European nations have called on FIFA to launch an internal investigation of last year’s scandal-plagued re-election of president Sepp Blatter.
Blatter won a fourth term as head of soccer’s global governing body in June after his only opponent, Mohammed bin Hammam, withdrew from the race amid allegations he was trying to bribe voters.
The Qatari was found guilty of corruption by FIFA’s ethics committee and given a lifetime ban.
The Council of Europe’s culture, science, education and media committee met in Paris on Tuesday to approve a report on “good governance and ethics in sport.”
The panel also issued a draft resolution calling on FIFA to further look into the election scandal and speed up its promised reforms.
FIFA should “cast full light on the facts underlying the various scandals which, in recent years, have tarnished its image and that of international football,” the resolution stated.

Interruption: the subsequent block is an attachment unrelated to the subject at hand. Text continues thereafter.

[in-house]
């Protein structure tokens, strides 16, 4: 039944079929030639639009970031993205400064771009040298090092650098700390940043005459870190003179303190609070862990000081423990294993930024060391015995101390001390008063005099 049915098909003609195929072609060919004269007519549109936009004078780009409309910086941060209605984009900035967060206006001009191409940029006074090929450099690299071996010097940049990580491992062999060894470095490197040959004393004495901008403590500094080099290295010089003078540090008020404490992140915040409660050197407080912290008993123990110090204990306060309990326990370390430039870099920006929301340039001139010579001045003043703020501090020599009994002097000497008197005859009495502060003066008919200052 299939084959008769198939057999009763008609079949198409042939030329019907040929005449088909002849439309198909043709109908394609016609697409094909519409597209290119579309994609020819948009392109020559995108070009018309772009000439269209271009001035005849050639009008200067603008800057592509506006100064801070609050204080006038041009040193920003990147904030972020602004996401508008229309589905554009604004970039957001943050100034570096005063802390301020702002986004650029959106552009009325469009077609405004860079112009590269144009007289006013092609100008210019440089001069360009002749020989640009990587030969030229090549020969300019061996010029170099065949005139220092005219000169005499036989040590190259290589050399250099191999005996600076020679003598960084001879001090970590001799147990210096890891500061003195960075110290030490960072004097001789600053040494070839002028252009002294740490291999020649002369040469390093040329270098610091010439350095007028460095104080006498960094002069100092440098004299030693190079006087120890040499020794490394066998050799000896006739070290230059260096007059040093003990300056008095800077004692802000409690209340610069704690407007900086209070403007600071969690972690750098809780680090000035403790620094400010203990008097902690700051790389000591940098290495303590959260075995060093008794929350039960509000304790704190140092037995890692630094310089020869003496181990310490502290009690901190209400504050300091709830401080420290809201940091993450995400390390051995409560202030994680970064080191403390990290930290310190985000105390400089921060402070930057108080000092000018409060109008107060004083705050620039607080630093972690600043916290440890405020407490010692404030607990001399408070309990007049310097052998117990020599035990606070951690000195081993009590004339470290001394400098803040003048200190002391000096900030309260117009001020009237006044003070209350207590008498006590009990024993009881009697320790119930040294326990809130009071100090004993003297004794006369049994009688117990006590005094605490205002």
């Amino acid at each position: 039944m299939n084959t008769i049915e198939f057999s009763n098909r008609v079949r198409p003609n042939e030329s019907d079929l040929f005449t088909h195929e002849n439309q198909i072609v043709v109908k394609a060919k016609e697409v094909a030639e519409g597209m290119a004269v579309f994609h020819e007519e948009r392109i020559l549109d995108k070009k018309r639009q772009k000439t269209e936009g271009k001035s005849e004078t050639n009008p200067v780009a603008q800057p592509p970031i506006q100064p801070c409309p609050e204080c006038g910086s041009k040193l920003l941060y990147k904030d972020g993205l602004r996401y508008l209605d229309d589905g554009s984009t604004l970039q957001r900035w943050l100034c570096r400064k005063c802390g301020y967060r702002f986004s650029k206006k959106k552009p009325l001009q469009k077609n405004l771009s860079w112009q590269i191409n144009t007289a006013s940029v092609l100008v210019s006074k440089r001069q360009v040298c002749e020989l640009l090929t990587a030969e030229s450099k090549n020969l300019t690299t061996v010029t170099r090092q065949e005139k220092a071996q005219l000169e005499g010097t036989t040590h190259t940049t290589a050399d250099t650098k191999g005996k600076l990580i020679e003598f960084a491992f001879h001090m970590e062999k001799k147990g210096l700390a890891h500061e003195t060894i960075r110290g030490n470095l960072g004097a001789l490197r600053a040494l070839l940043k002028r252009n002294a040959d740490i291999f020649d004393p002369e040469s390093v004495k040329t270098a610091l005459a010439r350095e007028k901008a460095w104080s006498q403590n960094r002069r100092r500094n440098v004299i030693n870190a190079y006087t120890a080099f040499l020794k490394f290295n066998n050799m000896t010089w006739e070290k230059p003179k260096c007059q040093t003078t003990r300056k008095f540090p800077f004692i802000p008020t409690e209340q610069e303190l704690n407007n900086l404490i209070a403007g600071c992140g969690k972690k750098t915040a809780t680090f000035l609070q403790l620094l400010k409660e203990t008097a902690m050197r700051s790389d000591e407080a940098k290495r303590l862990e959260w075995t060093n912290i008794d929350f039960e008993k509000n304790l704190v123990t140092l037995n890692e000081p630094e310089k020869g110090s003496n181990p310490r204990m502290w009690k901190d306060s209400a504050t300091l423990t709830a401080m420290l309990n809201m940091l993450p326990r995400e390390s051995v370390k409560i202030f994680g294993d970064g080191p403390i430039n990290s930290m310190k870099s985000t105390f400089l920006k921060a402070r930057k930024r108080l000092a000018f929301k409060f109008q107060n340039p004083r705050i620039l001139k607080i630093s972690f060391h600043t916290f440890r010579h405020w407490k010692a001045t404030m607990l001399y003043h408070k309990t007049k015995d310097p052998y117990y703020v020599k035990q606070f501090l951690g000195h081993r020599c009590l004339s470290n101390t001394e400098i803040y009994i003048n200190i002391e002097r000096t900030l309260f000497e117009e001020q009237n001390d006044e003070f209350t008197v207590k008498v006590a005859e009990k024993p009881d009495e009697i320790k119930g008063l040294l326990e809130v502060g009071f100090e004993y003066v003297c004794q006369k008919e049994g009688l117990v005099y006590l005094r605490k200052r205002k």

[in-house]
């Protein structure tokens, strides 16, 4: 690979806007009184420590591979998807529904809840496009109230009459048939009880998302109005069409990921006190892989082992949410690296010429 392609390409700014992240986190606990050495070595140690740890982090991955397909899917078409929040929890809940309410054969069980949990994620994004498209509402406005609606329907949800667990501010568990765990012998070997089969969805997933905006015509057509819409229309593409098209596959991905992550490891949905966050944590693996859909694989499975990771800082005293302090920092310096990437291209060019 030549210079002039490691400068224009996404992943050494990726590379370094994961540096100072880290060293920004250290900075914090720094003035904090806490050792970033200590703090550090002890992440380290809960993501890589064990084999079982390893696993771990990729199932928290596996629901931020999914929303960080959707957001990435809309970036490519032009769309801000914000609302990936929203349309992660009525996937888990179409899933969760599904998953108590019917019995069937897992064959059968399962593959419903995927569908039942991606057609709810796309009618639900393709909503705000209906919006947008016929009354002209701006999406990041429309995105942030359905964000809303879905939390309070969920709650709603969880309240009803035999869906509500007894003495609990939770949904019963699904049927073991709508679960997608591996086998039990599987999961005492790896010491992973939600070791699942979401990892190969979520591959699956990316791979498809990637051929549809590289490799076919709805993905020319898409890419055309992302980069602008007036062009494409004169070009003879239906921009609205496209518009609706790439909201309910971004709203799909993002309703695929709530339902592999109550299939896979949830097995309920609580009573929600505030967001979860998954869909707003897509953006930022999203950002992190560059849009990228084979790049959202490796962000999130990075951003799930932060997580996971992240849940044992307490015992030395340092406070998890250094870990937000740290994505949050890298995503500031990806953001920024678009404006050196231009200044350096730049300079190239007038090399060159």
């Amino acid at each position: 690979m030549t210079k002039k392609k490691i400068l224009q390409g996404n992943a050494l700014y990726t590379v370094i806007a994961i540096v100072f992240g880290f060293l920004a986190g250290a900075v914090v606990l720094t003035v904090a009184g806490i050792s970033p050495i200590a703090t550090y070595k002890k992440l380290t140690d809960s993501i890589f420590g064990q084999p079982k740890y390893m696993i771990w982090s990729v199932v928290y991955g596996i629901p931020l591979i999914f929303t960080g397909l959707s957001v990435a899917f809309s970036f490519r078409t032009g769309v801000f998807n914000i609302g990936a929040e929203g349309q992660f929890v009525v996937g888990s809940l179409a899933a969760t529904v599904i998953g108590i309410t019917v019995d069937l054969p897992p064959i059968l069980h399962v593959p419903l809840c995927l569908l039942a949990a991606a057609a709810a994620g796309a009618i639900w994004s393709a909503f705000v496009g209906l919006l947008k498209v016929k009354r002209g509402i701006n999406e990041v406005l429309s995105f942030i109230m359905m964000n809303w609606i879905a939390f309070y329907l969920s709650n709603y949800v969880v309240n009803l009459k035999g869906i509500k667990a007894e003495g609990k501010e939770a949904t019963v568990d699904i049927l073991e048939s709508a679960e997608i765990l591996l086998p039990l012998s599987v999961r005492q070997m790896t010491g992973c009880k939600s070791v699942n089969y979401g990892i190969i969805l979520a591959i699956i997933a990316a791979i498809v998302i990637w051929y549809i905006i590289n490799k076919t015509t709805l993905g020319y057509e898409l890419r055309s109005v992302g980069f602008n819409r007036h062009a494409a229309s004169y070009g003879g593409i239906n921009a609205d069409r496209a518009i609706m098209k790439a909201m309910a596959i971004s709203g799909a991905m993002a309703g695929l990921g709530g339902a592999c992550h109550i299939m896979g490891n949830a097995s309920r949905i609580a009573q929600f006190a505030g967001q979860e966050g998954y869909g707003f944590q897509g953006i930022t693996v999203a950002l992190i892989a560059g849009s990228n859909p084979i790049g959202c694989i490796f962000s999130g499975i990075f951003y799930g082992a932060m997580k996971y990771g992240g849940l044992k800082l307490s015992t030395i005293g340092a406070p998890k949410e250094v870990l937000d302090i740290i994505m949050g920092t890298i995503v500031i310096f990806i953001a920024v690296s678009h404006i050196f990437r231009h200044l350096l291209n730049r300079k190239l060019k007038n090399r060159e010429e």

The resolution will be debated on April 25 by the Council of Europe’s full Assembly, which is comprised of 318 parliamentarians from the 47 member states.
The Council cannot make binding laws and is separate from the European Union.
Beyond the election, the committee asked FIFA to release all documents on the organisation’s involvement with Swiss promoter ISL.
The company’s 2001 collapse led to allegations that some FIFA officials were receiving kickbacks in exchange for television rights.
Blatter’s leadership also came into question in November when he was heavily criticised throughout the soccer world for comments about racism that were seen as insensitive.
Blatter, though calling for an end to racist remarks between players, said such disputes should be settled with a handshake and suggested racial abuse was akin to foul play.
by Buford Balony